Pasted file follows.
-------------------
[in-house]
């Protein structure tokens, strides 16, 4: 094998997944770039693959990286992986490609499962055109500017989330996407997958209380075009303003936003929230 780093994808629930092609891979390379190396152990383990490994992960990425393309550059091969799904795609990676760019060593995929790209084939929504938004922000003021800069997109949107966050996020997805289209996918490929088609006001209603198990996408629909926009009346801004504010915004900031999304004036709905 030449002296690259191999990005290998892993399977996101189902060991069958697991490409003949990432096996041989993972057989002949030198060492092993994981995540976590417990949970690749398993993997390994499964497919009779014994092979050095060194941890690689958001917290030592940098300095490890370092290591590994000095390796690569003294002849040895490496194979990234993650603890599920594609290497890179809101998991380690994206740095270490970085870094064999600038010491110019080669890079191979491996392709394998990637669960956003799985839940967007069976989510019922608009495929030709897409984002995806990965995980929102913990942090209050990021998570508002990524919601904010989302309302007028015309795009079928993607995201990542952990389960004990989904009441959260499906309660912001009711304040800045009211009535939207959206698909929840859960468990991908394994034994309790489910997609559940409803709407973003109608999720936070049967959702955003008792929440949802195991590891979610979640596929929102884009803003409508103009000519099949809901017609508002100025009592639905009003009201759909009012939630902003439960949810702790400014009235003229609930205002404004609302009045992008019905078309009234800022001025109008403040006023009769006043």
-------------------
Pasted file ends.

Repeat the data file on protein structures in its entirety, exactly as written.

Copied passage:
[in-house]
């Protein structure tokens, strides 16, 4: 094998997944770039693959990286992986490609499962055109500017989330996407997958209380075009303003936003929230 780093994808629930092609891979390379190396152990383990490994992960990425393309550059091969799904795609990676760019060593995929790209084939929504938004922000003021800069997109949107966050996020997805289209996918490929088609006001209603198990996408629909926009009346801004504010915004900031999304004036709905 030449002296690259191999990005290998892993399977996101189902060991069958697991490409003949990432096996041989993972057989002949030198060492092993994981995540976590417990949970690749398993993997390994499964497919009779014994092979050095060194941890690689958001917290030592940098300095490890370092290591590994000095390796690569003294002849040895490496194979990234993650603890599920594609290497890179809101998991380690994206740095270490970085870094064999600038010491110019080669890079191979491996392709394998990637669960956003799985839940967007069976989510019922608009495929030709897409984002995806990965995980929102913990942090209050990021998570508002990524919601904010989302309302007028015309795009079928993607995201990542952990389960004990989904009441959260499906309660912001009711304040800045009211009535939207959206698909929840859960468990991908394994034994309790489910997609559940409803709407973003109608999720936070049967959702955003008792929440949802195991590891979610979640596929929102884009803003409508103009000519099949809901017609508002100025009592639905009003009201759909009012939630902003439960949810702790400014009235003229609930205002404004609302009045992008019905078309009234800022001025109008403040006023009769006043």